Will Cloud Computing Become a Regulated Industry?

The use of cloud services is becoming more and more common in businesses of all types and sizes. However, there are still many businesses who are reluctant to commit to cloud computing because of concerns, primarily over reliability and security.

For many businesses, trusting a cloud provider with something essential to everyday business processes, such as a hosted exchange server or backup of essential data, is often the most difficult step to take. From this point of view, having a set of industry standards that can help to guide buyers is potentially very positive for customers and providers alike.

As the cloud computing industry picks up more momentum, some, like the Open Data Center Alliance, are promoting the idea that it should become a regulated industry. This would standardise services offered by cloud providers and would ensure customers could trust they were buying from a reputable company in what is a new and extremely fast growing sector of the IT industry.

In the long term, regulation could lead to cloud computing becoming a utility market, where by the products on offer become so similar that they can only be differentiated by cost, levels of support and availability and quality of service. This is similar to the home broadband market or gas and electricity market, where there is very little difference in the product offered by the various suppliers, but quite a lot of variation in price and quality of service.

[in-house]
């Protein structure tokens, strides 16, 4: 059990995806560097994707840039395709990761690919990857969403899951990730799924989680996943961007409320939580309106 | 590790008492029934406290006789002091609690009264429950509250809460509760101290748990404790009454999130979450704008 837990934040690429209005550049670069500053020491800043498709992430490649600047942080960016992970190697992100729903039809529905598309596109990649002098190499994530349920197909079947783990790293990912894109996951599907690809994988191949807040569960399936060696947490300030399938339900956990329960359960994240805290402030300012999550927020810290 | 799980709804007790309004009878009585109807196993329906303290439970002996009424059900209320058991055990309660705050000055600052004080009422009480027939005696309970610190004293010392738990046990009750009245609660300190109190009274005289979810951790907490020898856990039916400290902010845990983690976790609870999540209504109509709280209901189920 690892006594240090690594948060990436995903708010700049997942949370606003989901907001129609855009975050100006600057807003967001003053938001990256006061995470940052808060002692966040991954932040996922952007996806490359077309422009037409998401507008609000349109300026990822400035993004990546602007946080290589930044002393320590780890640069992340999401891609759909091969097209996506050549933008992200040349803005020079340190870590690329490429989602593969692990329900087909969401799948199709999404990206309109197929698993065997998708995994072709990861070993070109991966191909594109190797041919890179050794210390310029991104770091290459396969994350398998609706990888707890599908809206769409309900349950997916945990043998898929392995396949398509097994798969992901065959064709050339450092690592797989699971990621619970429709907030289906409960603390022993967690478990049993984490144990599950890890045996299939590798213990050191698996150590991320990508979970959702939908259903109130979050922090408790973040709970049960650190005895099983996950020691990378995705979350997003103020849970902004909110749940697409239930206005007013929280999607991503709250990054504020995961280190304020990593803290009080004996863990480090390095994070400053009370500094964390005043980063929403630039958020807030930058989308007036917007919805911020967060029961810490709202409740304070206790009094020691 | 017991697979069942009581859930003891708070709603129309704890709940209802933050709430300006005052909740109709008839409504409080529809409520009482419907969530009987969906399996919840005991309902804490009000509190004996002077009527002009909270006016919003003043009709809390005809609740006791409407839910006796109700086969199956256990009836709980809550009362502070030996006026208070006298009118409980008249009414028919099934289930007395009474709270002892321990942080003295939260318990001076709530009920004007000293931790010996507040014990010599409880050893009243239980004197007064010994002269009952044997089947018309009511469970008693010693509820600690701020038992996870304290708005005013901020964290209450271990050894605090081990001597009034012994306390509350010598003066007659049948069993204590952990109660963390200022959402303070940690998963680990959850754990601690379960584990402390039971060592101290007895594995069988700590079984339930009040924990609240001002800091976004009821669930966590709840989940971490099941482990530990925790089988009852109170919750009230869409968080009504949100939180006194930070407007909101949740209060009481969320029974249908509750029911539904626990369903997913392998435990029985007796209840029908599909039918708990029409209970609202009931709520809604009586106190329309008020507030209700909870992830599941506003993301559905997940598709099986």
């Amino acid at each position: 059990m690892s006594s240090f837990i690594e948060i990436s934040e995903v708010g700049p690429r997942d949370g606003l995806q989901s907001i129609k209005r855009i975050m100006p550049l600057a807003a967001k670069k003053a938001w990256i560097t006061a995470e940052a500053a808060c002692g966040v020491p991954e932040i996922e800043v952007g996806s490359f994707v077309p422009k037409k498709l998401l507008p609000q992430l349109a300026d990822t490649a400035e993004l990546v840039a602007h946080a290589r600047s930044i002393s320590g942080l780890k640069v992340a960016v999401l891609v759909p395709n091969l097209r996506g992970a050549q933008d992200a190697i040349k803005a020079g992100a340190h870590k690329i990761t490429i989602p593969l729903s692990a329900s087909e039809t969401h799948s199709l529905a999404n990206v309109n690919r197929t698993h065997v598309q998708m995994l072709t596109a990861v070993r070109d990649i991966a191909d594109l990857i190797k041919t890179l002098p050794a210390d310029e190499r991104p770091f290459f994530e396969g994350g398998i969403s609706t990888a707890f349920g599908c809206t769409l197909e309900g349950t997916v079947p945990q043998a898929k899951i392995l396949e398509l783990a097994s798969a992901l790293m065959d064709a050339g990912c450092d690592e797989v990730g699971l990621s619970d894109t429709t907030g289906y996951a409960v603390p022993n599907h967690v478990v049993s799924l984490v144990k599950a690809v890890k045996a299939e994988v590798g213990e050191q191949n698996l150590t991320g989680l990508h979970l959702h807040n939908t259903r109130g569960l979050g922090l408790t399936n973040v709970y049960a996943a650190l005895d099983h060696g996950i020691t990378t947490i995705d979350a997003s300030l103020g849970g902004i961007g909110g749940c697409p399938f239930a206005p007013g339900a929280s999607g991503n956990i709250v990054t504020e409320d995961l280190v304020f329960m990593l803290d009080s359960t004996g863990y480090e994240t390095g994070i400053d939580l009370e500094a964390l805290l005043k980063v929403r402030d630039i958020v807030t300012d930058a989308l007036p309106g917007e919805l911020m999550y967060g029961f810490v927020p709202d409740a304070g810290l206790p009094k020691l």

However, a utility market like that adopted by home internet providers would not work for cloud computing, which offers a broad range of services and products. On top of this, the target market for each product can differ significantly, from the free products aimed at home users to products aimed at large enterprises with multiple users and offices. In this way, regulations could go too far and stifle the creativity of cloud computing which would prevent it from attracting many customers who are swayed by the variability of hosted services.

A compromise must therefore be made between regulating the security, reliability and quality of service offered by cloud computing whilst not preventing it from catering to the wide variety of customers in the market.

Luckily, a study by the Cloud Security Alliance (CSA) and Information Systems Audit and Control Association (ISACA) lists changes to “government regulations…and international data privacy” as some of the top concerns of businesses when it comes to the adoption of cloud computing. This is positive news for a sector of IT and business that has a huge amount of growth potential, let’s hope it can live up to its billing.

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